# cd /usr/src/linux-x.y.z
# make modules; make modules_install

... and your kernel and modules should be all done.

Q: I am trying to set up a home page. How do I go about doing that and where
should I put my web files to view them on my Linux box?

A: If you are running the Apache web server then look in
/etc/httpd/conf/srm.conf . There you should see lines like:

UserDir public_html
DirectoryIndex index.html index.shtml index.cgi

This means that your web files should be stored under a directory called
~/public_html and the first file to be read when a user accesses your web
site with http://x1.x2.x3.x4/~<your-username> must be one of ~/index.html ,
~/index.shtml , or ~/index.cgi . If you have an entry like: localhost

in your /etc/hosts directory (ie. you have loopback enabled) than you can
make sure everything is OK by pointing your browser to<your-username> . Of course all files must have the right
permissions, in particular you probably want to do
a "chmod a+x ~/public_html" and a "chmod a+r index.html".
If you are not on the Internet this enables you to edit a whole web site on
a Linux box without having to be dialed up to your ISP. You can later upload
the pages to the Internet. This method will pay off in browser speed when
editing your web page.

Q: I would like to have more lines and/or columns displayed when I use the text
consoles. Is there a way I can do this?

A: Yes. If you are using LILO to boot your system then you can do it by
inserting the vga option in your /etc/lilo.conf file. For example a line
saying "vga=ask" will let you choose the text mode at boot time (type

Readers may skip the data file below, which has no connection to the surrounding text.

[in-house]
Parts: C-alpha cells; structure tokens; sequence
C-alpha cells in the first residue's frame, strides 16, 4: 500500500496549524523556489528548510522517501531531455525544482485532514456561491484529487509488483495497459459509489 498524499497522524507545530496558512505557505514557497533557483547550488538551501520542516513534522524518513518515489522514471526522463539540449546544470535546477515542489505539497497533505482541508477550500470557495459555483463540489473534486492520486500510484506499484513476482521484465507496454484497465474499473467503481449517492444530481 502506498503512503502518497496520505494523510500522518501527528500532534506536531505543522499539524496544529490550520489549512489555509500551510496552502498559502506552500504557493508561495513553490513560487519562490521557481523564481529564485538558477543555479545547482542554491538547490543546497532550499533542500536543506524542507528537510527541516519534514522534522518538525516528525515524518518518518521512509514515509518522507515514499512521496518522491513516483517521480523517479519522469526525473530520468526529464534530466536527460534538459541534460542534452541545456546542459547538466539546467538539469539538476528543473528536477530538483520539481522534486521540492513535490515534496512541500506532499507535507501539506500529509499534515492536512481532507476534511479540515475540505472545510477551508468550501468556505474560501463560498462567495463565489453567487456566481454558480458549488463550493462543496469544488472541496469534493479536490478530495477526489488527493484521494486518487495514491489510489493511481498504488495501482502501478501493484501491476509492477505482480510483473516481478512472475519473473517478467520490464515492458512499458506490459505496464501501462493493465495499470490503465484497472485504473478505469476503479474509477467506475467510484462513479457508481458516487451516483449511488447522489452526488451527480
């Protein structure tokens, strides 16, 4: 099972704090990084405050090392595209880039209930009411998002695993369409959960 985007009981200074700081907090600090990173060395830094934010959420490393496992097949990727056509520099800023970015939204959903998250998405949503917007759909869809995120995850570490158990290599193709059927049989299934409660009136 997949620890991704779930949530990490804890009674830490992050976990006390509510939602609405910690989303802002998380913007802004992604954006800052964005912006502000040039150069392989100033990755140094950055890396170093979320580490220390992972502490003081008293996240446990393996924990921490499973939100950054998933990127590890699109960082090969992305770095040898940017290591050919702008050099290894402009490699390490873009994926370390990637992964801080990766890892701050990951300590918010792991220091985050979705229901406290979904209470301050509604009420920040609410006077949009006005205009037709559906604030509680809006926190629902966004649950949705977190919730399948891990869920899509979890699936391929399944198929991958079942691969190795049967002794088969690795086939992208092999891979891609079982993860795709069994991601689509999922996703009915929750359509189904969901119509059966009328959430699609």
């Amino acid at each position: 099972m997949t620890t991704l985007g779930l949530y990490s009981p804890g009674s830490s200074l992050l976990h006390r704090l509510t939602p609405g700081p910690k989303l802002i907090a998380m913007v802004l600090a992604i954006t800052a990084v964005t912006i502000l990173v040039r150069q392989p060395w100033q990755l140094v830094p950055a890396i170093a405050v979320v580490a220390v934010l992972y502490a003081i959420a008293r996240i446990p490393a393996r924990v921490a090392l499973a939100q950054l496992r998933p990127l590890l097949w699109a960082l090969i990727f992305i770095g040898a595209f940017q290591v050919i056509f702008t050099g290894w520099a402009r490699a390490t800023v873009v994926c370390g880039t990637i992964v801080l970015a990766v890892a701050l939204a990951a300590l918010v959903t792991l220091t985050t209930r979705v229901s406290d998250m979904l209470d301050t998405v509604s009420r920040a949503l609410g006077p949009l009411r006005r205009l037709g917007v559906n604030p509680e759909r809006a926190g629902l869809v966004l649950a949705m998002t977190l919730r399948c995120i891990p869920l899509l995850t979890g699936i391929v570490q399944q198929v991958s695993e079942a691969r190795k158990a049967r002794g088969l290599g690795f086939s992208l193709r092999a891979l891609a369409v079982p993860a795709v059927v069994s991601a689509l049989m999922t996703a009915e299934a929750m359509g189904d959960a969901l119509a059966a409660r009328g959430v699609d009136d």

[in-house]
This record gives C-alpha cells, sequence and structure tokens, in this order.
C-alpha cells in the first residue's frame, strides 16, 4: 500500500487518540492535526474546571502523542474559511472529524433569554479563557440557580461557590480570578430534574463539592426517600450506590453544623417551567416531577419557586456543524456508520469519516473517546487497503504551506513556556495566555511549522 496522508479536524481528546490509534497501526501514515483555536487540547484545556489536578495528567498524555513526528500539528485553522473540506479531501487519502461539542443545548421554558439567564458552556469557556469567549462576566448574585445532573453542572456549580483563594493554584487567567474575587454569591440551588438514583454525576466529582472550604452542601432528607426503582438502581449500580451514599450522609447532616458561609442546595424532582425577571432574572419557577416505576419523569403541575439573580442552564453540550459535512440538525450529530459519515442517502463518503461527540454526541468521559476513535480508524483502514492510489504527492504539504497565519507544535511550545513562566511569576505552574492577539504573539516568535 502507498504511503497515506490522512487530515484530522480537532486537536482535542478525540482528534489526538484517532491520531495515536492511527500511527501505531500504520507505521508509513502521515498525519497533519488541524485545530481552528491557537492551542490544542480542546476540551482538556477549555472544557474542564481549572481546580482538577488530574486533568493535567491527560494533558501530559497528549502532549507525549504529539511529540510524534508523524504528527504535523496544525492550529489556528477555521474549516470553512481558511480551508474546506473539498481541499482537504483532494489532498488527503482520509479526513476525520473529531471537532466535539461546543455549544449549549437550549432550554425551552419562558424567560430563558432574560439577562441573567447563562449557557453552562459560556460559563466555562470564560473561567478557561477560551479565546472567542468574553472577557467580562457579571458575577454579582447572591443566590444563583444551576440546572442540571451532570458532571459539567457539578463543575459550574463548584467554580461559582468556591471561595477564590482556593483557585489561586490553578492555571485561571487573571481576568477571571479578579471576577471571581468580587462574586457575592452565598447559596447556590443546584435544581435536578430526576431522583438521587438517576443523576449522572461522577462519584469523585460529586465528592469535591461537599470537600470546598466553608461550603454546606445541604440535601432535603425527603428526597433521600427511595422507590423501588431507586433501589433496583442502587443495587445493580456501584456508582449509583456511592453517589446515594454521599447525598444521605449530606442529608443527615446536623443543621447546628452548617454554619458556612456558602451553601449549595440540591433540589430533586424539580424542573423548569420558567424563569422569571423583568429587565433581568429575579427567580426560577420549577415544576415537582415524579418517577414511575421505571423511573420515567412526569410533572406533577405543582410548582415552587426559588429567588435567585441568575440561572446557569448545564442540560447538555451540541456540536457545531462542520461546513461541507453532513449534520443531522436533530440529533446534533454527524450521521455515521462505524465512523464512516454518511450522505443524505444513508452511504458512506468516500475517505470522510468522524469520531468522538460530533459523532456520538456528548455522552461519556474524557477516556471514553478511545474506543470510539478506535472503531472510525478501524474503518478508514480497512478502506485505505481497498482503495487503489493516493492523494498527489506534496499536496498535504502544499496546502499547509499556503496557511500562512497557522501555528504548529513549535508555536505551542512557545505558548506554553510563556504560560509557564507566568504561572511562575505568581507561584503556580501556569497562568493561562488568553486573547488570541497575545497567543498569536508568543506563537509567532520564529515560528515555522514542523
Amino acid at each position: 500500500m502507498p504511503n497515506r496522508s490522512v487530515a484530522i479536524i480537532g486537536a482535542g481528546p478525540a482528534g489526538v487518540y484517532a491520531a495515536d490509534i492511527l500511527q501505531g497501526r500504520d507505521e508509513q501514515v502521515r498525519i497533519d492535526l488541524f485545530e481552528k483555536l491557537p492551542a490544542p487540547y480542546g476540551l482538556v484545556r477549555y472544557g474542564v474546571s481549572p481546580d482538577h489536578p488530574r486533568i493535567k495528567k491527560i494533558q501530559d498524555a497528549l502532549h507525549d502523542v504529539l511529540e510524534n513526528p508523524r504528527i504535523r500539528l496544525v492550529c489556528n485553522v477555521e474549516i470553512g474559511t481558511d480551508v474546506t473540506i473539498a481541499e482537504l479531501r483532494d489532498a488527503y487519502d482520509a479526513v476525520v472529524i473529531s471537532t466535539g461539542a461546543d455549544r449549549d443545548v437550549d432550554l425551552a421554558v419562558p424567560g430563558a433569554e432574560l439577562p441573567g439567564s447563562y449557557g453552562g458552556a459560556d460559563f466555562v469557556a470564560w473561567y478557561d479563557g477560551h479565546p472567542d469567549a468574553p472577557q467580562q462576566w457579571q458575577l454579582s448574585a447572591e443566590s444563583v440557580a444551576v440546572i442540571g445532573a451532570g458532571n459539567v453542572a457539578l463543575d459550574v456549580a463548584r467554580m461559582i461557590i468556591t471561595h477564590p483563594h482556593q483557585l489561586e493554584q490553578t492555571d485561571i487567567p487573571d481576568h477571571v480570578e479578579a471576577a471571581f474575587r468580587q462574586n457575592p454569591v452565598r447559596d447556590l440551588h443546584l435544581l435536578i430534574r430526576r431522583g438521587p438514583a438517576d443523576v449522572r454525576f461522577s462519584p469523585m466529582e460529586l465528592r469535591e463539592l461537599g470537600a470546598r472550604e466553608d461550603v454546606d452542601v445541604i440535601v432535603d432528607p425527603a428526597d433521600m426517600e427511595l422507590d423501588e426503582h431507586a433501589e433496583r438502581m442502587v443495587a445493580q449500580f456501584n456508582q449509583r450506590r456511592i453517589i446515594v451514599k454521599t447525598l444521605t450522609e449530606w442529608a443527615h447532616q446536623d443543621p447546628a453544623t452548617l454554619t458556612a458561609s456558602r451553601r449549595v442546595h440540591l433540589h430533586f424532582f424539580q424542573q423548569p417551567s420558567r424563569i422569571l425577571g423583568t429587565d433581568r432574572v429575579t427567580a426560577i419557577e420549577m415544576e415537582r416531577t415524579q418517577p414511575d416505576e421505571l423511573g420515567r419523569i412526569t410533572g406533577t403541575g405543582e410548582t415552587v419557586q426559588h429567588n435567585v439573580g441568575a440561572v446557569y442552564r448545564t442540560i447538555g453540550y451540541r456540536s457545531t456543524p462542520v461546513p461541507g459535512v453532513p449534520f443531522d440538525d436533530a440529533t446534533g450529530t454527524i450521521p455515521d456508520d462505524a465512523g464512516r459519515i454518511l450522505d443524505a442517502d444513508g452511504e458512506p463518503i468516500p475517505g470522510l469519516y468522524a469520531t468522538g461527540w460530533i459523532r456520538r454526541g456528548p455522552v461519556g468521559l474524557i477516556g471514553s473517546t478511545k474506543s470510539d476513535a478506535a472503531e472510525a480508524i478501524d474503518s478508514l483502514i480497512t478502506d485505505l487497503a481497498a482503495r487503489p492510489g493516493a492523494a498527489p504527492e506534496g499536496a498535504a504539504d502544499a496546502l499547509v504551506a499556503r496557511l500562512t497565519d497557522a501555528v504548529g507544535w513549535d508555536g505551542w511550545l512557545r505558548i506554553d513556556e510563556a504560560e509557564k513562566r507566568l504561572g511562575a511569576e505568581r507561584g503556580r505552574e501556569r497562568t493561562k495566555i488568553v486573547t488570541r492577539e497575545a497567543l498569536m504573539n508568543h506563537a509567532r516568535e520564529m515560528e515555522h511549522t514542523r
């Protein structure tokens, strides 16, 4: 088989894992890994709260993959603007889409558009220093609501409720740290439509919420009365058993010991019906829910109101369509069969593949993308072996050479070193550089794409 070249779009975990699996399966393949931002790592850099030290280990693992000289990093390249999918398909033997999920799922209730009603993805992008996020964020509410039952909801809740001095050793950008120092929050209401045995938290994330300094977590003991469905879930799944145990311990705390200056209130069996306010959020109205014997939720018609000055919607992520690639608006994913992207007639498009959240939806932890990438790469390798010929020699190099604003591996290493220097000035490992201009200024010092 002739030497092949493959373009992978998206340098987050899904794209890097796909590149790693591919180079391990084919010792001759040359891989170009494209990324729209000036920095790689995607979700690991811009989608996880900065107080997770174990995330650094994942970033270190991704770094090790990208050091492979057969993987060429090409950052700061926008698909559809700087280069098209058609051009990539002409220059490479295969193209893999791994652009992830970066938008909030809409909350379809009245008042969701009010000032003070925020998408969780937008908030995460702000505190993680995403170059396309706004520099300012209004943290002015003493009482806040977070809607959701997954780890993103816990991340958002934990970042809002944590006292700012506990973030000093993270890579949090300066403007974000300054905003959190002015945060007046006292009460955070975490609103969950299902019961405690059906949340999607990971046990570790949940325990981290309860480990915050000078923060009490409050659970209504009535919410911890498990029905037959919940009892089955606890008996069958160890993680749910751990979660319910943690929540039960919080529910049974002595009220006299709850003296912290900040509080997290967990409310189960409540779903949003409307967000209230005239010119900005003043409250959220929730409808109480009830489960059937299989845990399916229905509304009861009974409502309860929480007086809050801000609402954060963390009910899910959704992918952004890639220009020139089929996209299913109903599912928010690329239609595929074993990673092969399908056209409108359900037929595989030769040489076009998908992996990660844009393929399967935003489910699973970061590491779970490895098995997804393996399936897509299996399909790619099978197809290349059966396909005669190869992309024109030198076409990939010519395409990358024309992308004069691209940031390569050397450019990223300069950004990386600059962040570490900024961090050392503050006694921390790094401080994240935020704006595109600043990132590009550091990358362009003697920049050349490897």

"man lilo.conf" for more details). Don't forget to rerun /sbin/lilo after
you modify /etc/lilo.conf .
Alternatively you could get the SVGATextMode program by anonymous ftp from

Q: I have two Linux boxes but they're not networked. What's a good way to
transfer data from one to another.

A: Get a bunch of floppies (one might be enough) and use:

$ tar cvMf /dev/fd0 <file/directory to be archived>

move the floppies to the other PC's floppy drive and do a:

$ tar xvMf /dev/fd0

Alternatively you can use the "split" command to split your file into many
files of a particular size with the "-b" option, copy them to a floppy
with a DOS file system with "mcopy", move the floppies to the other PC, copy
them to the hard drive and redirect the output of "cat" to merge them.

Q: What's the cheapest way to network two Linux boxes?

A: Probably your best bet is to get an Interlink/Laplink/Bi-Directional cable
to connect the parallel ports. This method makes use of the PLIP protocol.
This will allow your PCs to communicate at a speed of approximately 47kB
per second. This is of course somewhat slower than a connection that makes
use of Ethernet cards. See the relevant HOWTOs and mini HOWTOs for more

Q: I am running X. What's an easy way to put an image file in the background.

A: If you have "xv" installed then you may want to use:

xv -root -max -quit <absolute-path-to-image-file/image-file>

Q: I have read the Brief Linux FAQ (BLFAQ) but could not find what I was
looking for. Where else should I look?

A: Other places include links under <> including the Linux
FAQ (LFAQ) and the various HOWTOs and mini-HOWTOs. Other sites of interest
might include <> for X related things and
<> if you're looking for interesting applications to
run under Linux.


A big thank you to all those people who contributed to this FAQ.
Send me e-mail for corrections and enhancements.

maintained by: Neil Zanella

The Linux BLFAQ
Neil Zanella <>
v0.2.1, Jun 4 1999

Copyright Notice:
Copyright (c) 1998-1999 by Neil Zanella. This document may be distributed under
the terms set forth in the LDP license at
--The Devil is in the Details--